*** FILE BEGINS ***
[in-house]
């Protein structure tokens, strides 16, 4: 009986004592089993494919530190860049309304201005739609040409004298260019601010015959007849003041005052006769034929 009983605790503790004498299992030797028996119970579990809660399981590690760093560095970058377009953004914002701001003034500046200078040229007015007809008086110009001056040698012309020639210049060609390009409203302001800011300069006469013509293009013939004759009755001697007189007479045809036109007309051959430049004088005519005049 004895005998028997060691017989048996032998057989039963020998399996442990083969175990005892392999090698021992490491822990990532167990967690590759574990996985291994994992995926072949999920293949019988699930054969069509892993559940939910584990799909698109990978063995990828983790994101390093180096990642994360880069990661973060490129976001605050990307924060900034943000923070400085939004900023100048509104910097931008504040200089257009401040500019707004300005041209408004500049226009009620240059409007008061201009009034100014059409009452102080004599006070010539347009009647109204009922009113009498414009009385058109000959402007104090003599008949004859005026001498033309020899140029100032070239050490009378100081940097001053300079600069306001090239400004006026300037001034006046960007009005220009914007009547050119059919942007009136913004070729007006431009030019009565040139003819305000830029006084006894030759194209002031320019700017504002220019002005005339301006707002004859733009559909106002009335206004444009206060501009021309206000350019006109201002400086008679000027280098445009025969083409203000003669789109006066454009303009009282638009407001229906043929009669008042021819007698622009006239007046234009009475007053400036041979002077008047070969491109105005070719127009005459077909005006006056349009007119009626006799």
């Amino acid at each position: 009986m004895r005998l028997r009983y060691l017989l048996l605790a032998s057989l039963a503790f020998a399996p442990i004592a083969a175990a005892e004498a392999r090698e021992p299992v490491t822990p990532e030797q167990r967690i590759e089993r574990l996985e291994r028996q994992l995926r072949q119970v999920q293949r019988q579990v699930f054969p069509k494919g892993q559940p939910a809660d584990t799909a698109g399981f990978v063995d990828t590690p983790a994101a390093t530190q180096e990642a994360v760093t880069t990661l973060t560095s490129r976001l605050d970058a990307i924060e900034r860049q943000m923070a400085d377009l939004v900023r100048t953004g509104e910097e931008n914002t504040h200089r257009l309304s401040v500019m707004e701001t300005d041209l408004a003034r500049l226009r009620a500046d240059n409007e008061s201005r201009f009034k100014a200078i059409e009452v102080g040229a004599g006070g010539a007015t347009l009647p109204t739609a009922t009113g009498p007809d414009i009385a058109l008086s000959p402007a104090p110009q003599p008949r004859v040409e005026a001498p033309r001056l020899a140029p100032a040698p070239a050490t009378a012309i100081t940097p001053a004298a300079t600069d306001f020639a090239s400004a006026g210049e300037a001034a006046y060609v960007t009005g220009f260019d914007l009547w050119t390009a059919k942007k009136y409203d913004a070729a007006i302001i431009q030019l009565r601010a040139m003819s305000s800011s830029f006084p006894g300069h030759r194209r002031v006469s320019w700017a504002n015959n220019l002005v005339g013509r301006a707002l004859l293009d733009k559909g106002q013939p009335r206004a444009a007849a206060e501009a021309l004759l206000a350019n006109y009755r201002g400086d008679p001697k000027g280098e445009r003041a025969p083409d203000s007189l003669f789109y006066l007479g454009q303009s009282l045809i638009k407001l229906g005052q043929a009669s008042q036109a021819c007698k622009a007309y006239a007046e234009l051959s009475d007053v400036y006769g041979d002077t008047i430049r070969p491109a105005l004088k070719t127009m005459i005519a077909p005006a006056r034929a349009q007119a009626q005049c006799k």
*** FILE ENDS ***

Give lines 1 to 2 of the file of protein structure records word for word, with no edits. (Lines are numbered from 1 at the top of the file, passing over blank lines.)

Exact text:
[in-house]
């Protein structure tokens, strides 16, 4: 009986004592089993494919530190860049309304201005739609040409004298260019601010015959007849003041005052006769034929 009983605790503790004498299992030797028996119970579990809660399981590690760093560095970058377009953004914002701001003034500046200078040229007015007809008086110009001056040698012309020639210049060609390009409203302001800011300069006469013509293009013939004759009755001697007189007479045809036109007309051959430049004088005519005049 004895005998028997060691017989048996032998057989039963020998399996442990083969175990005892392999090698021992490491822990990532167990967690590759574990996985291994994992995926072949999920293949019988699930054969069509892993559940939910584990799909698109990978063995990828983790994101390093180096990642994360880069990661973060490129976001605050990307924060900034943000923070400085939004900023100048509104910097931008504040200089257009401040500019707004300005041209408004500049226009009620240059409007008061201009009034100014059409009452102080004599006070010539347009009647109204009922009113009498414009009385058109000959402007104090003599008949004859005026001498033309020899140029100032070239050490009378100081940097001053300079600069306001090239400004006026300037001034006046960007009005220009914007009547050119059919942007009136913004070729007006431009030019009565040139003819305000830029006084006894030759194209002031320019700017504002220019002005005339301006707002004859733009559909106002009335206004444009206060501009021309206000350019006109201002400086008679000027280098445009025969083409203000003669789109006066454009303009009282638009407001229906043929009669008042021819007698622009006239007046234009009475007053400036041979002077008047070969491109105005070719127009005459077909005006006056349009007119009626006799």